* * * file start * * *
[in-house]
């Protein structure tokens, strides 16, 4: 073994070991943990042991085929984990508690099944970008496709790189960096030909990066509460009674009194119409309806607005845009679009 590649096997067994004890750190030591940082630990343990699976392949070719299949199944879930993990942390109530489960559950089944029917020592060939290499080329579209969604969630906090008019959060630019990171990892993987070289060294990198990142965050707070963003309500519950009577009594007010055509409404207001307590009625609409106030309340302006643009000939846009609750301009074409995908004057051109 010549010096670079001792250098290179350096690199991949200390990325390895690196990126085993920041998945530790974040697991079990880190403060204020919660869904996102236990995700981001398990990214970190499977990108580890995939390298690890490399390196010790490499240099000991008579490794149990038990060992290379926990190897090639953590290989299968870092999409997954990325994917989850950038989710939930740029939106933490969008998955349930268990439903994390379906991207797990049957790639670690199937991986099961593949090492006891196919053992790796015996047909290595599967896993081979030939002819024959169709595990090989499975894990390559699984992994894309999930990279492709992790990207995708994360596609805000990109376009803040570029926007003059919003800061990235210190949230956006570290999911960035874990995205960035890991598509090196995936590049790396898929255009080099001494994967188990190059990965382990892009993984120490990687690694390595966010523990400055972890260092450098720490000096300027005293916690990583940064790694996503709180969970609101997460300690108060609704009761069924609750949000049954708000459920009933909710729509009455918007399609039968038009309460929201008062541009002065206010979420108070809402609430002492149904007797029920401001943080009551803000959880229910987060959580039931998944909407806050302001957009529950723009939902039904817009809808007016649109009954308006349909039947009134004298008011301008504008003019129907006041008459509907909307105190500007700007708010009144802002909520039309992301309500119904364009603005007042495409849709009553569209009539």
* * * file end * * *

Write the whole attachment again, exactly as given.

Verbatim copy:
[in-house]
């Protein structure tokens, strides 16, 4: 073994070991943990042991085929984990508690099944970008496709790189960096030909990066509460009674009194119409309806607005845009679009 590649096997067994004890750190030591940082630990343990699976392949070719299949199944879930993990942390109530489960559950089944029917020592060939290499080329579209969604969630906090008019959060630019990171990892993987070289060294990198990142965050707070963003309500519950009577009594007010055509409404207001307590009625609409106030309340302006643009000939846009609750301009074409995908004057051109 010549010096670079001792250098290179350096690199991949200390990325390895690196990126085993920041998945530790974040697991079990880190403060204020919660869904996102236990995700981001398990990214970190499977990108580890995939390298690890490399390196010790490499240099000991008579490794149990038990060992290379926990190897090639953590290989299968870092999409997954990325994917989850950038989710939930740029939106933490969008998955349930268990439903994390379906991207797990049957790639670690199937991986099961593949090492006891196919053992790796015996047909290595599967896993081979030939002819024959169709595990090989499975894990390559699984992994894309999930990279492709992790990207995708994360596609805000990109376009803040570029926007003059919003800061990235210190949230956006570290999911960035874990995205960035890991598509090196995936590049790396898929255009080099001494994967188990190059990965382990892009993984120490990687690694390595966010523990400055972890260092450098720490000096300027005293916690990583940064790694996503709180969970609101997460300690108060609704009761069924609750949000049954708000459920009933909710729509009455918007399609039968038009309460929201008062541009002065206010979420108070809402609430002492149904007797029920401001943080009551803000959880229910987060959580039931998944909407806050302001957009529950723009939902039904817009809808007016649109009954308006349909039947009134004298008011301008504008003019129907006041008459509907909307105190500007700007708010009144802002909520039309992301309500119904364009603005007042495409849709009553569209009539």